Shimla : The search resumed Monday for the wreckage of a MiG-29 combat jet that crashed in Himachal Pradesh but officials say it is a touch-and-go affair with snowfall in the state’s higher Himalayan reaches blotting out possible indicators spotted in aerial surveys. There is no word yet on the pilot.
In the next few weeks, the mountains in the Lahaul-Spiti Valley where the jet crashed Oct 18 will be utterly snowbound and remain cut off from the rest of the country for over four months.
Officials involved in combing operations — both ground and aerial — said Monday search parties have little time because of snow in the region, where most peaks range from 4,000-6,000 metres.
“The last few days of moderate snow in the high hills where the combing has been going on has accumulated a thick layer,” Deputy Superintendent of Police Khajana Ram said. “Now it will be a challenging job to locate the wreckage.”
The local administration has been assisting the Indian Air Force (IAF) and the Indian Army in carrying out search operations to locate the main portion of the crashed jet.
Lahaul and Spiti Deputy Commissioner Rajeev Shankar said no combing was carried out Sunday due to continuous snow. “This morning (Monday) the sky is clear and the search has begun,” he said. But blanketing of hills has made treks treacherous.”
The IAF has deployed a Dornier, an AN-32, SU-30 and Chetak and Cheetah helicopters to survey the Chokhang hills, 40 km from district headquarters Keylong.
Some locals last week claimed to have spotted burnt pieces of the aircraft in the hills of Thirot but the search parties have not been able to reach the site due to high winds and snowfall.
“The crash spot has been zeroed in on but overnight snowfall is hampering efforts,” an IAF official said over phone from the spot. “Now, it will take double the effort to locate the wreckage because search parties have to first dig through the snow.”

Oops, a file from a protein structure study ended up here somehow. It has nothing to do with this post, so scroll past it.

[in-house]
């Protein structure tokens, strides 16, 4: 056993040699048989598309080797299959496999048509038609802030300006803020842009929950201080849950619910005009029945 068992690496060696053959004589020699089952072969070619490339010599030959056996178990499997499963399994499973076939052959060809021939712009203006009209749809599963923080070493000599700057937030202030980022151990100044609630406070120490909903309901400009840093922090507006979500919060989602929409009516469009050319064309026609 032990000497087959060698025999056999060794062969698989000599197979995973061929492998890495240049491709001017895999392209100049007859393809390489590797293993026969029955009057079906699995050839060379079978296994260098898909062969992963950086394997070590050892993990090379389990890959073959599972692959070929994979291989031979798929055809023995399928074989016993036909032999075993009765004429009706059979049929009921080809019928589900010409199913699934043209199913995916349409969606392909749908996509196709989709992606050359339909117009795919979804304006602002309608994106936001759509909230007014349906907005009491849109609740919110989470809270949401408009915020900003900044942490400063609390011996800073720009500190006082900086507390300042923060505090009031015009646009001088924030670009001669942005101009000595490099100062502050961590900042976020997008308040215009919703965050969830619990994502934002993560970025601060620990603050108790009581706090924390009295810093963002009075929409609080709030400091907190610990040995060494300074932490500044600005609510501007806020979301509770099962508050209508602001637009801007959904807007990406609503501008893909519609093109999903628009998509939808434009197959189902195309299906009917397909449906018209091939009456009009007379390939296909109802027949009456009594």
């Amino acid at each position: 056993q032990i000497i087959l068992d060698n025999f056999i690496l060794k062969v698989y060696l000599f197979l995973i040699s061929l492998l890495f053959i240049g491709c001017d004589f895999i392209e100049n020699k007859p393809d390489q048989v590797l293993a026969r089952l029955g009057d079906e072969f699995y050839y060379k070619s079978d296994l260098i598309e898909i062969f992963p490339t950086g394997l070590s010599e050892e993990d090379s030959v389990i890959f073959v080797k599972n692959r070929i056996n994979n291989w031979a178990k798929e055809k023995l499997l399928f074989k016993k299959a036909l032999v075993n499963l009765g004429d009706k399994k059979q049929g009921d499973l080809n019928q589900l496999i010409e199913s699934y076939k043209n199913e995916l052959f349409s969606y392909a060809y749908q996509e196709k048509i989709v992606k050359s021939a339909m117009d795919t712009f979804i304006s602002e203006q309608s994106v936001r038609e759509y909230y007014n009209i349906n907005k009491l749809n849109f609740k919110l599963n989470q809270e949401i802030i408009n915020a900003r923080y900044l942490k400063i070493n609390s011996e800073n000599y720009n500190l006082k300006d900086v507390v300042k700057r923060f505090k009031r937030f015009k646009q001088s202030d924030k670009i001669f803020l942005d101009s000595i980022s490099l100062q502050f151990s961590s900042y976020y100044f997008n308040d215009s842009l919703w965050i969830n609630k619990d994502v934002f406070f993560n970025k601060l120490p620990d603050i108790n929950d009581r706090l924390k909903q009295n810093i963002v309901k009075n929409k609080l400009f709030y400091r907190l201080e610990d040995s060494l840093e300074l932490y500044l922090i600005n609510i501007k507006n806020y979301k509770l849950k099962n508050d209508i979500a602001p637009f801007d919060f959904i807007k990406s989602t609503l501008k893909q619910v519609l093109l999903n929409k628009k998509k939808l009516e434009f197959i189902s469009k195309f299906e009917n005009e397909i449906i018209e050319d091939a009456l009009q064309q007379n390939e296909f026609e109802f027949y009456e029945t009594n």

General Reserve Engineering Force (GREF) commanding officer Praveen Yernurkar, posted in the area, said that most of the mountains in the Lahaul Valley are glaciers.
“Throughout the year you will see some snow in the morning. Now the temperatures have dipped massively and chances of continuous snow are high,” he said. “Even oxygen is quite minimal and high velocity winds start blowing every afternoon.”
GREF is a wing of the Border Roads Organisation that maintains the highway that passes through rugged Himalayan ranges.
An IAF AN-12 aircraft with 102 defence personnel on board crashed on the 17,400-foot-high Dakka Glacier in the Chanderbhaga ranges in Lahaul and Spiti Feb 7, 1968. Only four bodies have been recovered so far in many expeditions till 2009.
The cause of the crash is still a mystery as the plane’s black box has not been recovered.
In July 2003, local trekkers on way to scale the Chanderbhaga ranges spotted a body and some aircraft wreckage. The body had been almost reduced to a skeleton.
A Swedish woman’s frozen body was found on a glacier in Lahaul and Spiti in 2004, almost 25 years after she went missing in the region while trekking.
The Lahaul Valley, comprising more than two dozen small, scattered villages, remains cut off owing to heavy snow accumulation in the Rohtang Pass (13,050 feet), the only connection with Manali in Kullu district, amid temeratures of minus 25 degrees Celsius.